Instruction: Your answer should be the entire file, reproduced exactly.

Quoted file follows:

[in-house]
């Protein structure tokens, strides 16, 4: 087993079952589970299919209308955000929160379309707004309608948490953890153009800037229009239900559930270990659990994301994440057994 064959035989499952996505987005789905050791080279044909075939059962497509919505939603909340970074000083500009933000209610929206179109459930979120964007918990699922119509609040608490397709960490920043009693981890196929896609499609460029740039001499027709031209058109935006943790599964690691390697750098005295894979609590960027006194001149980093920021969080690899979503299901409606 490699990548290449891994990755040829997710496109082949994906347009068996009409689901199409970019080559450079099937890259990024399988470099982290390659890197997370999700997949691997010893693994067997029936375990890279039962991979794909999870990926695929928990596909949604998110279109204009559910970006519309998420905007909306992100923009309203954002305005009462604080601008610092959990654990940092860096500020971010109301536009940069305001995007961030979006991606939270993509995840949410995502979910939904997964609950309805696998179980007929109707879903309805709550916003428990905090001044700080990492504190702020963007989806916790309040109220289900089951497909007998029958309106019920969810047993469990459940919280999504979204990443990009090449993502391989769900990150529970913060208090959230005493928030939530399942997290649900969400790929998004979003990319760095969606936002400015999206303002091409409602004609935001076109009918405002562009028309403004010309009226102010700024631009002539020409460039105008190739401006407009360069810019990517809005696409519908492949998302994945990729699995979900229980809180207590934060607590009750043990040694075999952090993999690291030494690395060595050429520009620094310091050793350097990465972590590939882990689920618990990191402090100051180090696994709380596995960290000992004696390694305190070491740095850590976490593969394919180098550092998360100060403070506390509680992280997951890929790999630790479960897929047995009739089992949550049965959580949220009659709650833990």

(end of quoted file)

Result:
[in-house]
């Protein structure tokens, strides 16, 4: 087993079952589970299919209308955000929160379309707004309608948490953890153009800037229009239900559930270990659990994301994440057994 064959035989499952996505987005789905050791080279044909075939059962497509919505939603909340970074000083500009933000209610929206179109459930979120964007918990699922119509609040608490397709960490920043009693981890196929896609499609460029740039001499027709031209058109935006943790599964690691390697750098005295894979609590960027006194001149980093920021969080690899979503299901409606 490699990548290449891994990755040829997710496109082949994906347009068996009409689901199409970019080559450079099937890259990024399988470099982290390659890197997370999700997949691997010893693994067997029936375990890279039962991979794909999870990926695929928990596909949604998110279109204009559910970006519309998420905007909306992100923009309203954002305005009462604080601008610092959990654990940092860096500020971010109301536009940069305001995007961030979006991606939270993509995840949410995502979910939904997964609950309805696998179980007929109707879903309805709550916003428990905090001044700080990492504190702020963007989806916790309040109220289900089951497909007998029958309106019920969810047993469990459940919280999504979204990443990009090449993502391989769900990150529970913060208090959230005493928030939530399942997290649900969400790929998004979003990319760095969606936002400015999206303002091409409602004609935001076109009918405002562009028309403004010309009226102010700024631009002539020409460039105008190739401006407009360069810019990517809005696409519908492949998302994945990729699995979900229980809180207590934060607590009750043990040694075999952090993999690291030494690395060595050429520009620094310091050793350097990465972590590939882990689920618990990191402090100051180090696994709380596995960290000992004696390694305190070491740095850590976490593969394919180098550092998360100060403070506390509680992280997951890929790999630790479960897929047995009739089992949550049965959580949220009659709650833990």